Voting Rights and Democracy

Howard Jarvis Taxpayers Association v. Padilla

Howard Jarvis Taxpayers Association v. Padilla was whether the California Legislature exceeded its authority by enacting Senate Bill 1272, which placed an advisory question (known as Proposition 49) on the November 2014 ballot soliciting the views of California voters on whether to amend the U.S. Constitution to overturn the U.S Supreme Court’s decision in Citizens United v. FEC.

Case Summary

On July 3, 2014, the California Legislature enacted Senate Bill 1272, placing an advisory question (known as Proposition 49) on the November 2014 ballot soliciting the views of California voters on whether to amend the U.S. Constitution to overturn the U.S Supreme Court’s decision in Citizens United v. FEC. Shortly thereafter, the Howard Jarvis Taxpayers Association (“HJTA”) sought to remove Proposition 49 from the ballot, arguing that the Legislature had exceeded its authority in placing it there.

On August 11, 2014, the California Supreme Court issued a writ of mandamus ordering the Secretary of State to remove the measure from the ballot, pending full briefing and argument. Although HJTA’s challenges to the validity of Proposition 49 arose under the state Constitution, Justice Goodwin Liu filed a concurring opinion that relied, in part, on federal constitutional principles to support removing Proposition 49 from the 2014 ballot, arguing that advisory measures like Proposition 49 are incompatible with the system of representative democracy chosen by our nation’s Founders.

On January 28, 2015, Constitutional Accountability Center filed an friend-of-the-court-brief brief in the California Supreme Court in support of the California Legislature, countering Justice Liu’s arguments and demonstrating that there is no federal aversion to a state legislature’s seeking the input of the people in choosing whether to invoke the amendment process set out in Article V of the U.S. Constitution. Not only did the Framers write Article V against a backdrop of popular control of state legislatures, but advisory measures like Proposition 49 are consistent with the principle of popular sovereignty at the core of the U.S. Constitution. Accordingly, ballot measures have been used throughout our nation’s history – including in California – to promote constitutional change, ranging from the use of advisory measures in the efforts leading to the ratification of the Seventeenth Amendment, the use of such measures in the push to end Prohibition, and their current role in modern day efforts to address the consequences of Citizens United. With our brief, we urged the California Supreme Court to uphold the California Legislature’s authority to solicit the views of California voters on an important topic of public concern – whether to overturn Citizens United by constitutional amendment.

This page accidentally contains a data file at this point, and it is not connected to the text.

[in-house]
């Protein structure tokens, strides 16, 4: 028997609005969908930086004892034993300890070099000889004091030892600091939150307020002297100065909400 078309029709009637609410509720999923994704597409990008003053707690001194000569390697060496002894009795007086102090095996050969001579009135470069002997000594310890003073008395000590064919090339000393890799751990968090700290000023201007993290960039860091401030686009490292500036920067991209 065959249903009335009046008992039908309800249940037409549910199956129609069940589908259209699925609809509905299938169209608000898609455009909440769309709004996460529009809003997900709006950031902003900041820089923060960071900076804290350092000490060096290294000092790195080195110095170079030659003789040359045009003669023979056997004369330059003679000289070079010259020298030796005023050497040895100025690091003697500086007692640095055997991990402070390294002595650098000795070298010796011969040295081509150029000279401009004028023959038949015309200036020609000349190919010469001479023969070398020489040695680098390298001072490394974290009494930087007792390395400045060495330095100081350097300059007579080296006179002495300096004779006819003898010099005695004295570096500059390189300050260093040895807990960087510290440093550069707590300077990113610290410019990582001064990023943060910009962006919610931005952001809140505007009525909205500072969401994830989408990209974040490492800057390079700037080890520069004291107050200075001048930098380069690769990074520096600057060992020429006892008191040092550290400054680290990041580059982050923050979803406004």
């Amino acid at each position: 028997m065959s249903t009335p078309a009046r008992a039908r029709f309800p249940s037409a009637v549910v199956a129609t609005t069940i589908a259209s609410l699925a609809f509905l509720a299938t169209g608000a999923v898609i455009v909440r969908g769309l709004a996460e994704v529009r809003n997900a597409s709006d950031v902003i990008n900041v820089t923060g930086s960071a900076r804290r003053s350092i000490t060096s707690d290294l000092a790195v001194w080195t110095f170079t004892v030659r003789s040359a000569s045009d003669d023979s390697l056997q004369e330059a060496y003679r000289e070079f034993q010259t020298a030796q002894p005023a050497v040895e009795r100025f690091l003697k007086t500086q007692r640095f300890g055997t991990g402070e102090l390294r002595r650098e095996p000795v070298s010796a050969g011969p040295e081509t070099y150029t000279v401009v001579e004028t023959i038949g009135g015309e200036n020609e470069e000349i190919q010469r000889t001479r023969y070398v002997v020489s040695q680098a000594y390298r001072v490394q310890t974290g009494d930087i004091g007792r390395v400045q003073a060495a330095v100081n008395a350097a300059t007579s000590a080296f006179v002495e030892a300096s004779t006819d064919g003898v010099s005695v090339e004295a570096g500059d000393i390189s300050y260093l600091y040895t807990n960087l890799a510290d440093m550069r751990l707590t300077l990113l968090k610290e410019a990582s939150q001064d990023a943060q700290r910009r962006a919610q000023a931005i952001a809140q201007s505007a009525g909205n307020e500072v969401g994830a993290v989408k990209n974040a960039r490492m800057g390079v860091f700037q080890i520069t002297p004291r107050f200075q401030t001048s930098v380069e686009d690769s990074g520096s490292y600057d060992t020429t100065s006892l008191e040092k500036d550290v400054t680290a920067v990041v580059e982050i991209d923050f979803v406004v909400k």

The California Supreme Court heard oral argument on October 6, 2015. On January 4, 2016, the court – in a 6-1decision, with a concurrence by Justice Liu – reversed course and upheld the constitutionality of Proposition 49, recognizing, as CAC had argued, that advisory ballot measures like Proposition 49 are consistent with the U.S. Constitution’s text and history, the principle of popular sovereignty at the Constitution’s core, and the use of similar measures as part of other constitutional reform movements throughout American history.

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